Iron ore traders' confidence shaken as Singapore prices plummet

Company News

by Glenn Dyer

The old "boom, no it's a bust" mentality among iron ore traders emerged Monday when Singapore prices slid 4% or more on nerves about Chinese demand.

It was only a week ago that the same traders were confident China had done something positive with its latest property sector support measures revealed on May 17.

Traders ignored the paucity of the measures compared to the realities and enormous black holes throughout the sector. Iron ore prices were higher last week.

Then, the official survey of manufacturing activity for May came in weaker than expected, but on Monday, a private survey of activity among small and medium businesses came in a little better than expected.

And on Monday, iron ore prices fell to six-week lows around $US110 a tonne on the SGX trading platform in Singapore. That fall came despite figures showing no real rise in portside iron ore stocks.

What the fall was probably more driven by is the realization that China is backing efforts to cut carbon consumption and emissions and is looking to chop 100 million tonnes of annual coal consumption and hundreds of millions of tonnes of carbon emissions - and that means production cuts or restrictions, which in turn lower demand for key commodities.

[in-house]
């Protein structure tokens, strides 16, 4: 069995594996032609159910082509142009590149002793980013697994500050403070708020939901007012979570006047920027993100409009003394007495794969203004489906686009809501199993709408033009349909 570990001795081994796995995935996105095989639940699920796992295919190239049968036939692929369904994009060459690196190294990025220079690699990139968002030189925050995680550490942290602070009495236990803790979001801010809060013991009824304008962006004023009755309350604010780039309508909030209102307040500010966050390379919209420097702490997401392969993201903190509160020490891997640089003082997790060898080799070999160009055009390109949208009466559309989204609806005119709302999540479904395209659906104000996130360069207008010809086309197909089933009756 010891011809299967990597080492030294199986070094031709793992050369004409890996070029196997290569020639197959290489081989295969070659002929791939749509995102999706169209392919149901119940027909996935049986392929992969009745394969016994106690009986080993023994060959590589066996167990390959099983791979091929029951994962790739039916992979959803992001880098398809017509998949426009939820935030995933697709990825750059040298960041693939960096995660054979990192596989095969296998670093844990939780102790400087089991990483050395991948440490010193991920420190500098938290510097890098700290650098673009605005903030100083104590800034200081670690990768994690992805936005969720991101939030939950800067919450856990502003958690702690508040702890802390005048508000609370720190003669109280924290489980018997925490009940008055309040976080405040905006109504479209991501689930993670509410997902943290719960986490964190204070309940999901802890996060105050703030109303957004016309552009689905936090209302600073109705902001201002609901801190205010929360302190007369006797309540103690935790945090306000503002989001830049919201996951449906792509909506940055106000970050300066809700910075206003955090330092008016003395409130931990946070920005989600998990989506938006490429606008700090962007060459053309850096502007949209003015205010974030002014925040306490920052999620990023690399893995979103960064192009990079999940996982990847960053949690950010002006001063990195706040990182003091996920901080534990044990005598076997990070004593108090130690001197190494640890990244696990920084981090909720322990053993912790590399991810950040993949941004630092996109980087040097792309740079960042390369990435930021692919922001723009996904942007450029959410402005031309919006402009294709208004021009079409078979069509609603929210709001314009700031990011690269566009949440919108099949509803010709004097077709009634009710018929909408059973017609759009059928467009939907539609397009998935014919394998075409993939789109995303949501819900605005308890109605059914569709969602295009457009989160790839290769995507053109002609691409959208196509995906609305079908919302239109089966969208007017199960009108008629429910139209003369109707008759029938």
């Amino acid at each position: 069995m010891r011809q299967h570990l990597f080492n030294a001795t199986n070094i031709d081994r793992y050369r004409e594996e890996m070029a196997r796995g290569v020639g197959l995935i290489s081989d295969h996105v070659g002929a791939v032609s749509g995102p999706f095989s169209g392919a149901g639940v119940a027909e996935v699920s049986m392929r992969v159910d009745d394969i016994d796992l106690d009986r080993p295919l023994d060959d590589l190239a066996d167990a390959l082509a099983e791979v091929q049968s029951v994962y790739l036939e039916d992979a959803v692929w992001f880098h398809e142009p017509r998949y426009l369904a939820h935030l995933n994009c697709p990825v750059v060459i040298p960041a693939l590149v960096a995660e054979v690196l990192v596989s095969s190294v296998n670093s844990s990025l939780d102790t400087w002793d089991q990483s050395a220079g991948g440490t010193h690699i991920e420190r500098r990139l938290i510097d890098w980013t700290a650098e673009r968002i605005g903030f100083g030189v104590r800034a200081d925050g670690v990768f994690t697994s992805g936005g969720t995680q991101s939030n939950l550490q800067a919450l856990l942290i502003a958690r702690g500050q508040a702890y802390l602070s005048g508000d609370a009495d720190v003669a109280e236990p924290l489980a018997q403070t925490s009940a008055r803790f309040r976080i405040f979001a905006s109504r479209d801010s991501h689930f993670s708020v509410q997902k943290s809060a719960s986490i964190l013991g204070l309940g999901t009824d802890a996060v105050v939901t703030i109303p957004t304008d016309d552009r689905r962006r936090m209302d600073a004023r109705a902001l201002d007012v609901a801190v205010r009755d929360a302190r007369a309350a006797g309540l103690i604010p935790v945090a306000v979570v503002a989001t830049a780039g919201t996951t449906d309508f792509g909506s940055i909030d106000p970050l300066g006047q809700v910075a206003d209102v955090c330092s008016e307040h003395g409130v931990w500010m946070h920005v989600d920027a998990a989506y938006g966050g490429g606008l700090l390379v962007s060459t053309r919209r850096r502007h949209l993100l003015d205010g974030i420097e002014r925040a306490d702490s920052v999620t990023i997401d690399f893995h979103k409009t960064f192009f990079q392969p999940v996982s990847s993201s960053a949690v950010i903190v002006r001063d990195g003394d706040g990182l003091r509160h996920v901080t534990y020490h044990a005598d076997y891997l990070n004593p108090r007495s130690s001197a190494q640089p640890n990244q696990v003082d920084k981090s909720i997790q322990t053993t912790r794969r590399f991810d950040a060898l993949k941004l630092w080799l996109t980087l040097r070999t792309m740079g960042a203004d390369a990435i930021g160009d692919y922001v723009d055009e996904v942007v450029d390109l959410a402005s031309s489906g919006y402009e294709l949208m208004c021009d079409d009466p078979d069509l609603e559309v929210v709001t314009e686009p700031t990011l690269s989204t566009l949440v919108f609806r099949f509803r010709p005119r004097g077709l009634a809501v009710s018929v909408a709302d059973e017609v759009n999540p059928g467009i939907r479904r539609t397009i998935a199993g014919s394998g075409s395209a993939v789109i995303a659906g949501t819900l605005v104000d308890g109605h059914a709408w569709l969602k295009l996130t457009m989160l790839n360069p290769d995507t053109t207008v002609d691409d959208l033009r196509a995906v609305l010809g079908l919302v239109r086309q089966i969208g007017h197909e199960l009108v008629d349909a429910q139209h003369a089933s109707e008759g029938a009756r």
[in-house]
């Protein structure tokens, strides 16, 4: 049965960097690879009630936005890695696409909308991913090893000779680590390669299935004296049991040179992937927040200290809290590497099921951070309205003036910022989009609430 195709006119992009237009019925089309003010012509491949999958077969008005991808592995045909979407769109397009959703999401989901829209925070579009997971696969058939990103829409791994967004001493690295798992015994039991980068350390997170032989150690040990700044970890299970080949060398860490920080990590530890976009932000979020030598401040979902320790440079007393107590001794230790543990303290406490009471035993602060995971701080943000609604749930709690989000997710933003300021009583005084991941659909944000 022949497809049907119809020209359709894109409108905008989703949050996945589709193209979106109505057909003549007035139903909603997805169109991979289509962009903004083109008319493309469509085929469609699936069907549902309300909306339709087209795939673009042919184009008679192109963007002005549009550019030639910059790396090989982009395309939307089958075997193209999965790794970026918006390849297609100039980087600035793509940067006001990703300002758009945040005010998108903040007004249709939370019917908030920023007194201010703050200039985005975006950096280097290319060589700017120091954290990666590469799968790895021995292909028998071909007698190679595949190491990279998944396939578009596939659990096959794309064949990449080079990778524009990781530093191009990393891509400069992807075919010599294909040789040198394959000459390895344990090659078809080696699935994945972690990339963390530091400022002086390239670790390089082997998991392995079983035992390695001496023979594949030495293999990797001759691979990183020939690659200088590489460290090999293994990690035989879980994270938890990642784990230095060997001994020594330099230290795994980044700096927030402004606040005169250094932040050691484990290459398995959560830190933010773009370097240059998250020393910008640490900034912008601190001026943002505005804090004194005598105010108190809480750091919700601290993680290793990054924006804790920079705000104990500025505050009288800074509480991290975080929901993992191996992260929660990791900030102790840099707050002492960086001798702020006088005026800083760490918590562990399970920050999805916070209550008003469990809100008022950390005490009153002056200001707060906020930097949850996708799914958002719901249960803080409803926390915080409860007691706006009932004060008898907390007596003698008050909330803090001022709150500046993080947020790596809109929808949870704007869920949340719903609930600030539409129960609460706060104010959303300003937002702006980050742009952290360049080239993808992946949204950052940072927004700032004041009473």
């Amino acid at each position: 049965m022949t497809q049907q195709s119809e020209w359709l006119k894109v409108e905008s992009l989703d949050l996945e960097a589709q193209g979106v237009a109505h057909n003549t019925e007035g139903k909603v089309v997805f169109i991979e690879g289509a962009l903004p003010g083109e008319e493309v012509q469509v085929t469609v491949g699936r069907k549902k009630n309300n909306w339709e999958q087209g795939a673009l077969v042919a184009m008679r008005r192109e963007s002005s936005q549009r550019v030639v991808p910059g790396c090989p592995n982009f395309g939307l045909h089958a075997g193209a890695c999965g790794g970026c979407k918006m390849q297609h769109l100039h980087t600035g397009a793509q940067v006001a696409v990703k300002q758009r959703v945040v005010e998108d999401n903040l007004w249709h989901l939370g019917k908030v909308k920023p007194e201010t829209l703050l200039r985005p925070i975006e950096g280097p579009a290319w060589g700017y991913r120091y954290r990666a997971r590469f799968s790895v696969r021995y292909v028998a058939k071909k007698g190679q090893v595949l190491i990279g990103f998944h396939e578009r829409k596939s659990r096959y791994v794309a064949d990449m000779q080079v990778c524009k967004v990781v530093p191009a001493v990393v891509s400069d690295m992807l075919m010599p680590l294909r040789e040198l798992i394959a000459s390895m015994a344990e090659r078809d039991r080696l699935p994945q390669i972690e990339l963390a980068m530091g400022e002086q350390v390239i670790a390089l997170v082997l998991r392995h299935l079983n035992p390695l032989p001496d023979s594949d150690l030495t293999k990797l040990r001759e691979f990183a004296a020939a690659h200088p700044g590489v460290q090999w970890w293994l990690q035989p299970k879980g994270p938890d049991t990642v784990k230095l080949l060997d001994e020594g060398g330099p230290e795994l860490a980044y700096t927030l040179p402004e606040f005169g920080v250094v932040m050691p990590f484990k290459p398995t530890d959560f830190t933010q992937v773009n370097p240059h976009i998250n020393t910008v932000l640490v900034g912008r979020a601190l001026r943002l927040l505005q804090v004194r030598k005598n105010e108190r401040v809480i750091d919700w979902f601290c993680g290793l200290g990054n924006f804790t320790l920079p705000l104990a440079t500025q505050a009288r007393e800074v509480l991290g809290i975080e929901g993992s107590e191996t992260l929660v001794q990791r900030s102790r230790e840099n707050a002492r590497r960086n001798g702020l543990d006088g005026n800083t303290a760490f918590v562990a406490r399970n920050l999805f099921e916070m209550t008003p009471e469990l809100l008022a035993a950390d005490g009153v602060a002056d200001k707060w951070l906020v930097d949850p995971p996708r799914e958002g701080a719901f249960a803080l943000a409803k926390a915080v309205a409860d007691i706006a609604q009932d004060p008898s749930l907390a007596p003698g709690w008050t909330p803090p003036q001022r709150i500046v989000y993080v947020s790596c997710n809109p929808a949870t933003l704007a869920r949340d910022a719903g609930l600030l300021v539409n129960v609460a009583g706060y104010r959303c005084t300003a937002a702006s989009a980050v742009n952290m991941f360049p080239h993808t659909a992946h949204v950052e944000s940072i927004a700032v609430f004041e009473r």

Iron ore futures in Singapore fell as much as 4.4% to $US110.40 a ton, the lowest since April 17, before ending the trading session at $US110.65. Prices on the Dalian market in China dropped 2.5%, while steel contracts retreated in Shanghai, especially rebar.

Glenn Dyer

Glenn Dyer has been a finance journalist and TV producer for more than 40 years. He has worked at Maxwell Newton Publications, Queensland Newspapers, AAP, The Australian Financial Review, The Nine Network and Crikey.

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